Volcanism On Io
Volcanology of Io, a moon of Jupiter, is the scientific study of lava flows, volcanic pits, and volcanism (volcanic activity) on the surface of Io. Its volcanic activity was discovered in 1979 by Voyager 1 imaging scientists. Observations of Io by passing spacecraft (the Voyagers, Galileo, Cassini, and New Horizons) and Earth-based astronomers have revealed more than 150 active volcanoes. Up to 400 such volcanoes are predicted to exist based on these observations. Io's volcanism makes the satellite one of only five known currently volcanically active worlds in the solar system (the other four being Earth, Venus, Saturn's moon Enceladus, and Neptune's moon Triton).
First predicted shortly before the Voyager 1 flyby, the heat source for Io's volcanism comes from tidal heating produced by its forced orbital eccentricity. This differs from Earth's internal heating, which is derived primarily from radioactive isotope decay and primordial heat of accretion. Io's eccentric orbit leads to a slight difference in Jupiter's gravitational pull on the satellite between its closest and farthest points on its orbit, causing a varying tidal bulge. This variation in the shape of Io causes frictional heating in its interior. Without this tidal heating, Io might have been similar to the Earth's moon, a world of similar size and mass, geologically dead and covered with numerous impact craters.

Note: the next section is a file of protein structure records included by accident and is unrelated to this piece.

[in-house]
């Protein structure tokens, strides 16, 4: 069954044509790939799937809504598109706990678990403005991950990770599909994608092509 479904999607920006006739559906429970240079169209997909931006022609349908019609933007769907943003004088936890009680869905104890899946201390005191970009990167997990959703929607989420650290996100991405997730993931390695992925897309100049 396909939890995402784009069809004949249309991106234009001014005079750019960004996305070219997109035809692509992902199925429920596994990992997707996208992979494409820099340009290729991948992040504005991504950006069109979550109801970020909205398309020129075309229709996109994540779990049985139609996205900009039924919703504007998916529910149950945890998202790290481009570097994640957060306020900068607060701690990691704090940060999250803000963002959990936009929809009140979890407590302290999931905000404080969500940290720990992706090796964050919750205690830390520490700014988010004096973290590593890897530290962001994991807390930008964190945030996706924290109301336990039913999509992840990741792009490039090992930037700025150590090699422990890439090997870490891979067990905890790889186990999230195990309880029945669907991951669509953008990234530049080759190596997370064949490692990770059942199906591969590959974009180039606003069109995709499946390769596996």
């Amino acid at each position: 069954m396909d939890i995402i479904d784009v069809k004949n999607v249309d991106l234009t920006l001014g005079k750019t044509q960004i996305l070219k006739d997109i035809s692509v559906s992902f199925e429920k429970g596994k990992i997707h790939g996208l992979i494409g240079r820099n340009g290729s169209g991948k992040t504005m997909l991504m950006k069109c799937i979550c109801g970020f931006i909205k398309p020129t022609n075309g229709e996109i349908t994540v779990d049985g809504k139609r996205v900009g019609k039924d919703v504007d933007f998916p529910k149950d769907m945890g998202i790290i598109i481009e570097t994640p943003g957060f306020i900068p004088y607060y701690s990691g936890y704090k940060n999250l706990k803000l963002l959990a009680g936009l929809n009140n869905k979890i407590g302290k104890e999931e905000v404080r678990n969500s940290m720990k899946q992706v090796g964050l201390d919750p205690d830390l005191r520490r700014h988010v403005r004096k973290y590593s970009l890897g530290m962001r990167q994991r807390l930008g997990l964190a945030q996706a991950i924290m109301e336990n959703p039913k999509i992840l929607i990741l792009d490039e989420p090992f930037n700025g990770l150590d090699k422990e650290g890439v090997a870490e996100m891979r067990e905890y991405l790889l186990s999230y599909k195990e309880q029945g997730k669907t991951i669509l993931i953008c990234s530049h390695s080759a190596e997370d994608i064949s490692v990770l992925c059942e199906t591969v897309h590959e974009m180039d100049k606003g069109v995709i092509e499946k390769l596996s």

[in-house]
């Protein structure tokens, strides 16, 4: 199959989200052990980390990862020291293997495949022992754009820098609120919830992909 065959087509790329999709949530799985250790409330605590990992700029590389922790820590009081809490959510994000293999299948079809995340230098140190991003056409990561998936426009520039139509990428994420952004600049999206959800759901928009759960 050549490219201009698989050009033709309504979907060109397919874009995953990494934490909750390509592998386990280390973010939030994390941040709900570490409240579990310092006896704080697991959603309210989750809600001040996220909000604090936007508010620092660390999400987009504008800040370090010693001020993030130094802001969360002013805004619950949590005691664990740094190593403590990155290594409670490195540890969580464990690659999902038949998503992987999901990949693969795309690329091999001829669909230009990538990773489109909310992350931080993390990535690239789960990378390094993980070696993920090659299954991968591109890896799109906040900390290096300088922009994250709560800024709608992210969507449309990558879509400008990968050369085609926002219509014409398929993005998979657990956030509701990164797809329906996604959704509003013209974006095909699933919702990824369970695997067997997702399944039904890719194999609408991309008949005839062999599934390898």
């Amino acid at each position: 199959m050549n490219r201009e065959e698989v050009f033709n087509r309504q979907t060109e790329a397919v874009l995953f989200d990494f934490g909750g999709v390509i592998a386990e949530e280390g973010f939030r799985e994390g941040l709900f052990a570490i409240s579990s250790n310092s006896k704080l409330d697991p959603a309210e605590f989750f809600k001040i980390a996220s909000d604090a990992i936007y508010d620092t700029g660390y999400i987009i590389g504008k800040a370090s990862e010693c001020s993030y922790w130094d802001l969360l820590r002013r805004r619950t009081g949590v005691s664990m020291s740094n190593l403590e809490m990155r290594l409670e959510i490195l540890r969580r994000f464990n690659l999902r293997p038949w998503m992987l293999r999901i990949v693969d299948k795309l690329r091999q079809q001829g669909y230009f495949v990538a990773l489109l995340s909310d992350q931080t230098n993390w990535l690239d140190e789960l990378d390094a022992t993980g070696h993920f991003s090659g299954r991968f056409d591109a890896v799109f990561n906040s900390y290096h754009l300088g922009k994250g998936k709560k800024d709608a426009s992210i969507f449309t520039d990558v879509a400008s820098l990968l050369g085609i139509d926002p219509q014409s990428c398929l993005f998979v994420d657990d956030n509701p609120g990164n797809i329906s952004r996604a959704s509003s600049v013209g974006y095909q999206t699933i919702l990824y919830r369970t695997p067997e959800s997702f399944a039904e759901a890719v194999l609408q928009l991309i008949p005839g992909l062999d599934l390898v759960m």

Io's volcanism has led to the formation of hundreds of volcanic centres and extensive lava formations, making the moon the most volcanically active body in the Solar System. Three different types of volcanic eruptions have been identified, differing in duration, intensity, lava effusion rate, and whether the eruption occurs within a volcanic pit (known as a patera). Lava flows on Io, tens or hundreds of kilometres long, have primarily basaltic composition, similar to lavas seen on Earth at shield volcanoes such as Kīlauea in Hawaii. While most lavas on Io are made of basalt, a few lava flows consisting of sulfur and sulfur dioxide have been seen. In addition, eruption temperatures as high as 1,600 K (1,300 °C; 2,400 °F) were detected, which can be explained by the eruption of high-temperature ultramafic silicate lavas.
As a result of the presence of significant quantities of sulfurous materials in Io's crust and on its surface, some eruptions propel sulfur, sulfur dioxide gas, and pyroclastic material up to 500 kilometres (310 mi) into space, producing large, umbrella-shaped volcanic plumes. This material paints the surrounding terrain in red, black, and/or white, and provides material for Io's patchy atmosphere and Jupiter's extensive magnetosphere. Spacecraft that have flown by Io since 1979 have observed numerous surface changes as a result of Io's volcanic activity.
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